Corrections and country music
Greetings, all eleven of you kind people who read this infrequently updated blog! The first month of the academic year has seen a dramatic increase in the amount of work that I have had to do – including many meetings, which are just oh so much fun – which means that the blog has been a fairly low priority lately. And since I don’t want to make insubstantial blog entries, I decided it was better to wait. Still, I do hope to post more frequently in the near future.
The purpose of this long-overdue post is actually to do some updatin’ and clarifyin’ of a few of the points that I made in a couple of my earlier posts.
In this post, I discuss the difficulty of quantifying the features of cinema; my main example is shot scale, the basis for which is “the human figure,” an object that comes in lots of different shapes and sizes. I see now, as I did in writing that post, that I have an opportunity to post that extremely excellent photo of Muggsy Bogues and Manute Bol (RIP), and so I will do just that.
In that essay on the unquantifiability of film style, I make an offhand reference to what I called “the one true kilogram”: the one that’s under a bell jar in a lead-lined basement in a French research lab. (Its actual nickname is “Le Grand K,” which is far better than my lame coinage.) It turns out – and this article has been making the rounds lately – that even that Mother of All Kilograms is itself not entirely quantifiable! It’s been “losing weight” over time – to the tune of several atoms every few years! – an occurrence that actually has some fairly serious ramifications not just for people who like to measure things (known as metrologists, no kidding) but for science in general. An excellent article by Jonathon Keats in Wired addresses this very subject.
And here’s a good, interesting MetaFilter discussion/thread about the article, which I read before I got to Keats’s piece in my actual hard copy of Wired, one of the two magazines I still subscribe to. (The other is Mojo, still the best rock music magazine in the world.)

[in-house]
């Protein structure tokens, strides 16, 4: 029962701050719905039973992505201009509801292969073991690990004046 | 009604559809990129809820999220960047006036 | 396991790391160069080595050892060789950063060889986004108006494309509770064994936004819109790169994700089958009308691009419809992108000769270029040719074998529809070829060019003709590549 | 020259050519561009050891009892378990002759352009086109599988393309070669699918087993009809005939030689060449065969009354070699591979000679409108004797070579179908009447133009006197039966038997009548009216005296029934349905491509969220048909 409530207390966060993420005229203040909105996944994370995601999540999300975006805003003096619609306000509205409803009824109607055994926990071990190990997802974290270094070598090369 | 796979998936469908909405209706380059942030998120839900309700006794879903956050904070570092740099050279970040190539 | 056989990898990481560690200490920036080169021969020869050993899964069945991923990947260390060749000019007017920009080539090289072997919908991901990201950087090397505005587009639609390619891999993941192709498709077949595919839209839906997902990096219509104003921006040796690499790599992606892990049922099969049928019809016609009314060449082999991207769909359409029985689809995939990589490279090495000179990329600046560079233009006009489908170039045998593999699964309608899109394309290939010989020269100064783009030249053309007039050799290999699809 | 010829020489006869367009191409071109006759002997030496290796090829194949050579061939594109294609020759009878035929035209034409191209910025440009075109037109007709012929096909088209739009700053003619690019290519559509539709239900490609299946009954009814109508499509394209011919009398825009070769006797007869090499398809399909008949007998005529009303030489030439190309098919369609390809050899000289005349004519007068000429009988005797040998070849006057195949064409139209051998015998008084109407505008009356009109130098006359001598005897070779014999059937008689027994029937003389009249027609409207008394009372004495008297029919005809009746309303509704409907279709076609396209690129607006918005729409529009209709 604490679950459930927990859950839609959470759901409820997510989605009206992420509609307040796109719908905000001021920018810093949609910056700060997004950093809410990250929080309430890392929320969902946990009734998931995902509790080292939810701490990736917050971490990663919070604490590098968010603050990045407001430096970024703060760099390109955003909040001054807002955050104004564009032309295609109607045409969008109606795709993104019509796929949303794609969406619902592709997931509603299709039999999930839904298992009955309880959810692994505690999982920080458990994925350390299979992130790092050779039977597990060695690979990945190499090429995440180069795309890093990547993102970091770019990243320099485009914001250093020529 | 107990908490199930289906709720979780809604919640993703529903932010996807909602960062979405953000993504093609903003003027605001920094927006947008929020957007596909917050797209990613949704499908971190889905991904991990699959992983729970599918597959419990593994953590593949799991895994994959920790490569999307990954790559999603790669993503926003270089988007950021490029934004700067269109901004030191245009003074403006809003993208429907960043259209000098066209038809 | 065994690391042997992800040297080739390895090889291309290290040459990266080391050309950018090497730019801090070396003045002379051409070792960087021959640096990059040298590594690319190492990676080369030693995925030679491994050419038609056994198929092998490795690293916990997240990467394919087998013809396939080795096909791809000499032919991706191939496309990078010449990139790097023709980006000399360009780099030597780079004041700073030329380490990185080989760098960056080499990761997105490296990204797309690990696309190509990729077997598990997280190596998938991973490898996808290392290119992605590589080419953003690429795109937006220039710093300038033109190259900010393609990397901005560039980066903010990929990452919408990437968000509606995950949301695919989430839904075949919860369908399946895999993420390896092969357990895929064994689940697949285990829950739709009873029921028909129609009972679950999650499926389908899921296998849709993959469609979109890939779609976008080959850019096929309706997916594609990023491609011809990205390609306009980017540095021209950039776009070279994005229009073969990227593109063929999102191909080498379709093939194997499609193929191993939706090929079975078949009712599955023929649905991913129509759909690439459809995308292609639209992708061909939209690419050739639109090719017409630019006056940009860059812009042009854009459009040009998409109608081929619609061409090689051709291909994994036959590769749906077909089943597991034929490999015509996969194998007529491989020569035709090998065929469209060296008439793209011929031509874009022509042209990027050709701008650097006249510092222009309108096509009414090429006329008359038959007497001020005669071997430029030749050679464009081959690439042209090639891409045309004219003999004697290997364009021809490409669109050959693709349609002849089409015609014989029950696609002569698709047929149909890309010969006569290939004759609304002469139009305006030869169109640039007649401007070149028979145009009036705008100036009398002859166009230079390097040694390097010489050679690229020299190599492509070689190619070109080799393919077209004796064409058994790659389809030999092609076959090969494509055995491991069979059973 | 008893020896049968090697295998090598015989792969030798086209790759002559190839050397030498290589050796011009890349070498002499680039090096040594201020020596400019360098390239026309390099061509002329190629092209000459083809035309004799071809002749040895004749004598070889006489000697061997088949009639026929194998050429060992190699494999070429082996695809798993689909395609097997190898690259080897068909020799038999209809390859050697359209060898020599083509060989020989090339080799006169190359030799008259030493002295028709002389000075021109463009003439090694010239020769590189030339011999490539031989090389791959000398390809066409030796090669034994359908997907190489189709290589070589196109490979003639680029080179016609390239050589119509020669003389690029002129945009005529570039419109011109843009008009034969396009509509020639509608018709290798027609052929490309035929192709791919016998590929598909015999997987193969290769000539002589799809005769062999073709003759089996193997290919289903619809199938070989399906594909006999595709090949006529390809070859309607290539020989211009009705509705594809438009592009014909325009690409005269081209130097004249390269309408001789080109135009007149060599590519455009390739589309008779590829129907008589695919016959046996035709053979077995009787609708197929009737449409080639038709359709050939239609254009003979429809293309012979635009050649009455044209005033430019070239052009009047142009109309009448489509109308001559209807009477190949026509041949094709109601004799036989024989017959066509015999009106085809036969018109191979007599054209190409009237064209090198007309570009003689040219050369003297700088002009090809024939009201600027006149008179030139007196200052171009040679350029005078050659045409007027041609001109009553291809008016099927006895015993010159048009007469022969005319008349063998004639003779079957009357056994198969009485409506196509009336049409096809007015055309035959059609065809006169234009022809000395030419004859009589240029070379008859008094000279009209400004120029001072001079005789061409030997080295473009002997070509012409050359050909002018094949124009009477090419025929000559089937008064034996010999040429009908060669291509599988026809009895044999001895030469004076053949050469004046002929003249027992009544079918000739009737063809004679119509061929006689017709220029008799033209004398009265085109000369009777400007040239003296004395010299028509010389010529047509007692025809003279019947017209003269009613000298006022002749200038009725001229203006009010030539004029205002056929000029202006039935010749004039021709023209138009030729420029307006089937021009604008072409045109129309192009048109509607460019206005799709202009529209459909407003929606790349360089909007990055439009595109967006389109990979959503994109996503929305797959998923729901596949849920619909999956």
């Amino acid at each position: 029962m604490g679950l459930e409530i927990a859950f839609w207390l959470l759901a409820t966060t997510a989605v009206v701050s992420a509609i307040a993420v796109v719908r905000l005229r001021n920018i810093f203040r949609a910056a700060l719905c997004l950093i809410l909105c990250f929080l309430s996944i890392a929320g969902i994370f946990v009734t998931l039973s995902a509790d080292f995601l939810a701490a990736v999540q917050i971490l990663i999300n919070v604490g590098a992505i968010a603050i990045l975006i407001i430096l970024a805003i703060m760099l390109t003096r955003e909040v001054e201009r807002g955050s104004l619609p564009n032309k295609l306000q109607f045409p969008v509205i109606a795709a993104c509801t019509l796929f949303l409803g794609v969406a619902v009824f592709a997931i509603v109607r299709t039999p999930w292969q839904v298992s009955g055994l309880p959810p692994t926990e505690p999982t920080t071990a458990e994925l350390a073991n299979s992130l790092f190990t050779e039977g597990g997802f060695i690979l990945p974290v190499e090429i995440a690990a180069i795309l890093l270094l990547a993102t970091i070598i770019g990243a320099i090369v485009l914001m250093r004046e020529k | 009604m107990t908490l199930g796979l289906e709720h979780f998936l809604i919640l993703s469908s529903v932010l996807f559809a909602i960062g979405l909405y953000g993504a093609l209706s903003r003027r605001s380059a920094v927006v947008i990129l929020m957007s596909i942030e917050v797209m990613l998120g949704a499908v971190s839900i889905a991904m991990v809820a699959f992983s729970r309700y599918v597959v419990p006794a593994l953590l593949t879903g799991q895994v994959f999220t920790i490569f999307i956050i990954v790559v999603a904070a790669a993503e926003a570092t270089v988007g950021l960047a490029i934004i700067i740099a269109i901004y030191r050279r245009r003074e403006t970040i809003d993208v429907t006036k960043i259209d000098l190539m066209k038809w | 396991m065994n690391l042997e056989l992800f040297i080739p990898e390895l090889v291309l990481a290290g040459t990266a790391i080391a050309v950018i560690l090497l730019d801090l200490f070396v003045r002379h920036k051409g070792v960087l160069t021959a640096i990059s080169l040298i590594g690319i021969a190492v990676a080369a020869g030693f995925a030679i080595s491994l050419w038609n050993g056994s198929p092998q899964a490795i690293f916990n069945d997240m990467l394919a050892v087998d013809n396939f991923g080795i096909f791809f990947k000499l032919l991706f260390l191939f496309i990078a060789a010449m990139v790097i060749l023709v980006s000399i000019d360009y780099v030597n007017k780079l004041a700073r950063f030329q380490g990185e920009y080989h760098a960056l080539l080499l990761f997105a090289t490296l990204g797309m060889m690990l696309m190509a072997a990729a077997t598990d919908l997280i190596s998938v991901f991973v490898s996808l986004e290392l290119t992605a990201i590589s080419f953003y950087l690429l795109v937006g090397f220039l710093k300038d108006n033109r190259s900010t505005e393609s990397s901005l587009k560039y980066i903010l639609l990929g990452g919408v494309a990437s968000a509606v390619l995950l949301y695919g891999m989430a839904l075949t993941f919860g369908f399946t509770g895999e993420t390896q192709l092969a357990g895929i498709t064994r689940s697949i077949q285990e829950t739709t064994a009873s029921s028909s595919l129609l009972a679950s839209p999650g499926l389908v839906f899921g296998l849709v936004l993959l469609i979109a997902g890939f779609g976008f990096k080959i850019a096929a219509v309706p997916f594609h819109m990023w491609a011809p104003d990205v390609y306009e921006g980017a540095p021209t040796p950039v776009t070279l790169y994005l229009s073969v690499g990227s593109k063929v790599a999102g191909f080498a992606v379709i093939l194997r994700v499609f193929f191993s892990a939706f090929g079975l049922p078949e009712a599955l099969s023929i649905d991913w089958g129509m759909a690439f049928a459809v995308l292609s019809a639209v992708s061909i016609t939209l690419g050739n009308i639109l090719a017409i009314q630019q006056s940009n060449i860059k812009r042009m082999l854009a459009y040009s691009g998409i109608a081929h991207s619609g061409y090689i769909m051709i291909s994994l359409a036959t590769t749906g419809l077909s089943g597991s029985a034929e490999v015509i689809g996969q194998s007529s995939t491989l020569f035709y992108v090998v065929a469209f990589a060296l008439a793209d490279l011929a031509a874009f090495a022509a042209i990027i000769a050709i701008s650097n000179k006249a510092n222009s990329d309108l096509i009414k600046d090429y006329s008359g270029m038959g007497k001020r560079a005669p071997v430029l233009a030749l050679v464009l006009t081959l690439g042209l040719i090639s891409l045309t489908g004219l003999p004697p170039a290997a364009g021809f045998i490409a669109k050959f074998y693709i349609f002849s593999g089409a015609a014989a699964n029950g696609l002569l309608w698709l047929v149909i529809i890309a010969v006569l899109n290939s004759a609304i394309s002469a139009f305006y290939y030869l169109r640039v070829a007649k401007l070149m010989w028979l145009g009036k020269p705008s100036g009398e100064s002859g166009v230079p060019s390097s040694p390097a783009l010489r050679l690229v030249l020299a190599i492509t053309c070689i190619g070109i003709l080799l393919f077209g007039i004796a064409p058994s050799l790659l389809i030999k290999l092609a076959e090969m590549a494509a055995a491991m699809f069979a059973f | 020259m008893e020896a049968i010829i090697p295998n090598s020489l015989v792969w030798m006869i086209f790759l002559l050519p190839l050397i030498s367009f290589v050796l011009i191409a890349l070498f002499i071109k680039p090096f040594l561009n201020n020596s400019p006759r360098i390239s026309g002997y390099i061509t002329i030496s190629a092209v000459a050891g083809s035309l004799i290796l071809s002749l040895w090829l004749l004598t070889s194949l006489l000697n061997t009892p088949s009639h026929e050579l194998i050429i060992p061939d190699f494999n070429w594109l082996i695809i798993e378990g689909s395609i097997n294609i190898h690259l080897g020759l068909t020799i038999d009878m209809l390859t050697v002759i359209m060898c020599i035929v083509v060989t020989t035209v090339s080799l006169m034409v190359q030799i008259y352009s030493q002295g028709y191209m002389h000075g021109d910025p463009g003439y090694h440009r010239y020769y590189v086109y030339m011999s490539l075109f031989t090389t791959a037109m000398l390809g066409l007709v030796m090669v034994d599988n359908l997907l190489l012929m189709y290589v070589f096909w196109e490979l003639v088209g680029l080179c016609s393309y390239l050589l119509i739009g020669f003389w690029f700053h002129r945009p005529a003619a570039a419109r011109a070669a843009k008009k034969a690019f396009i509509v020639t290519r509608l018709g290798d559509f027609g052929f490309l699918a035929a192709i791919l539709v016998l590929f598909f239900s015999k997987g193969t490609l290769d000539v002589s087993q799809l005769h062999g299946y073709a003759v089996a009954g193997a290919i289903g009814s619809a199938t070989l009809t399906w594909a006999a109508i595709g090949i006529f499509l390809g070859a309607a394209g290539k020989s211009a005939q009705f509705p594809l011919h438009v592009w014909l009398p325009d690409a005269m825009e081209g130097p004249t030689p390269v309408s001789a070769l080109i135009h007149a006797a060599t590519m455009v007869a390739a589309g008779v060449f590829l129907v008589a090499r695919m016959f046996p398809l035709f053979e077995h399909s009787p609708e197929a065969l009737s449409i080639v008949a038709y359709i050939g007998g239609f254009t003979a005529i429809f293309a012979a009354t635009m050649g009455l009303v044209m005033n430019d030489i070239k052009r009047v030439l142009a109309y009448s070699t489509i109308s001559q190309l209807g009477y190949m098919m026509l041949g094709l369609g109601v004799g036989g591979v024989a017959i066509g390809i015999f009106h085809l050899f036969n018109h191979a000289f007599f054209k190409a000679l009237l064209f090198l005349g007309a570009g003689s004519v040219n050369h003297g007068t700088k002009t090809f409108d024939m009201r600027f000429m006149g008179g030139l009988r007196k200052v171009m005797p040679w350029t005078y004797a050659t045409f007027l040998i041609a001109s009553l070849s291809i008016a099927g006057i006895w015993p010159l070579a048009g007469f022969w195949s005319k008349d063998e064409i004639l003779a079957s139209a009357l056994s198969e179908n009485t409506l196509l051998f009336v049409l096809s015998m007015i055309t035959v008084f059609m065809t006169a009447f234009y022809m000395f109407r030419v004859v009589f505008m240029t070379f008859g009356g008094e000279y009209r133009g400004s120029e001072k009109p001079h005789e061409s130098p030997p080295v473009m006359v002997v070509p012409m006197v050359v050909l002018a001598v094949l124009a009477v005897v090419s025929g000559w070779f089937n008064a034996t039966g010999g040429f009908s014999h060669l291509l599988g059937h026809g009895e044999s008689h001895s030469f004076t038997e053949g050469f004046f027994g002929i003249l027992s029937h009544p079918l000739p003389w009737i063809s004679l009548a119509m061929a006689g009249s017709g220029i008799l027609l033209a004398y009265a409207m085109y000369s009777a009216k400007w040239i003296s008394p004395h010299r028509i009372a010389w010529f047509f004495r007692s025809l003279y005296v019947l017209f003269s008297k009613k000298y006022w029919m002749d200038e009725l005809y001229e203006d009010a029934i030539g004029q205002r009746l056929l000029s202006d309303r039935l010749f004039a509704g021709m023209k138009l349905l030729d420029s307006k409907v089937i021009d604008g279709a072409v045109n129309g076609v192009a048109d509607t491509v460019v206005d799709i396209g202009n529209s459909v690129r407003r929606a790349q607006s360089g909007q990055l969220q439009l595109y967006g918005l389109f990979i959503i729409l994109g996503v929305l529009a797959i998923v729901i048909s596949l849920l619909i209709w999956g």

More substantively, a lawyer friend of mine (who asked not to be identified) wrote to me to point out a few errors with some of the information in my post on the mild verbal ambiguities in the old jingle for Shasta cola. His points really are accurate, and I felt that, in the spirit of, you know, scholarship, I should include them here.
My friend – whom I’ll call Philbin, for ease of verbiage, and because I like the sound of it – takes issue with my point that “companies turn their products’ names into verbs all the time,” remarking that this “is something they avoid like the plague, since the result is genericization, which results in a loss of trademark rights for the name involved.” Of course, Philbin is correct. I composed that entry too hastily, and should have noted that it is not the companies that turn their products’ names into verbs, but, rather, us regular folk, when we use “scotch tape” to refer generically to any adhesive tape, or when we use “googling” as a verb, for instance.
Philbin himself notes the irony that occurs when companies respond indignantly (in letters to the editor, e.g.) to such usages, which, after all, are the result of the fact that language is a living, changing entity: “Of course, the very fact that a company finds itself compelled to send letters like this, or even to file lawsuits, constitutes a tacit admission on their part that the term is, in popular parlance, being used as a verb, and has lost its capacity to distinguish the source of the goods or services involved.” Indeed.
Philbin further points out that my example of Dr. Scholl’s gel insoles was a poor one, “because ‘gel’ was never a Dr. Scholl’s trademark or product brand in the first place. ‘Gellin’’ is no more an example of the phenomenon than ‘I’m lovin’ it’ would be an example of genericization of a McDonald’s mark, because McDonald’s has never asserted that ‘love’ (as a noun) is a McDonald’s trademark. In order to serve as valid examples of the phenomenon you’re hoping to demonstrate the existence of, someone in the ad would have to say, ‘I’m Schollin’ as I’m strollin’,’ or ‘I’m pounding down a Quarter Pounder® … I’m quarter poundering!’ or something along those lines.”
My point should have been that brand names are diluted by the public, not by the companies who come up with them. Hopefully, this does not weaken the post too thoroughly. It certainly doesn’t weaken that Shasta ad with Barry Williams, I’ll tell you what.
Speaking of weakening, Philbin the lawyer also notes that my use of the phrase “weaken the copyright” is not accurate, either, since I’m really talking about weakening trademarks. Contritely, I admit to conflation of those two terms. Good thing I’m not a patent attorney. Like I was saying, film studies is an excellent field of study for those of us who are not very good at quantifying things. And it all comes full circle.
Speaking of trademarks, here’s the late, great Porter Wagoner performing “That’s My Trademark,” a song of his own composition, on television (anyone know the name of the show?) in 1953.
I had never heard his own (truncated) version of that song before – I know it from Carl Smith’s version, which is also excellent.
No video per se, alas – just a nice picture of Carl Smith, who, like Porter Wagoner, died only recently.
Even though it really has nothing to do with the actual contents of this post, let me here declare that old time country music is the best. You can find a treasure trove of it here, and on lots of other fine sites.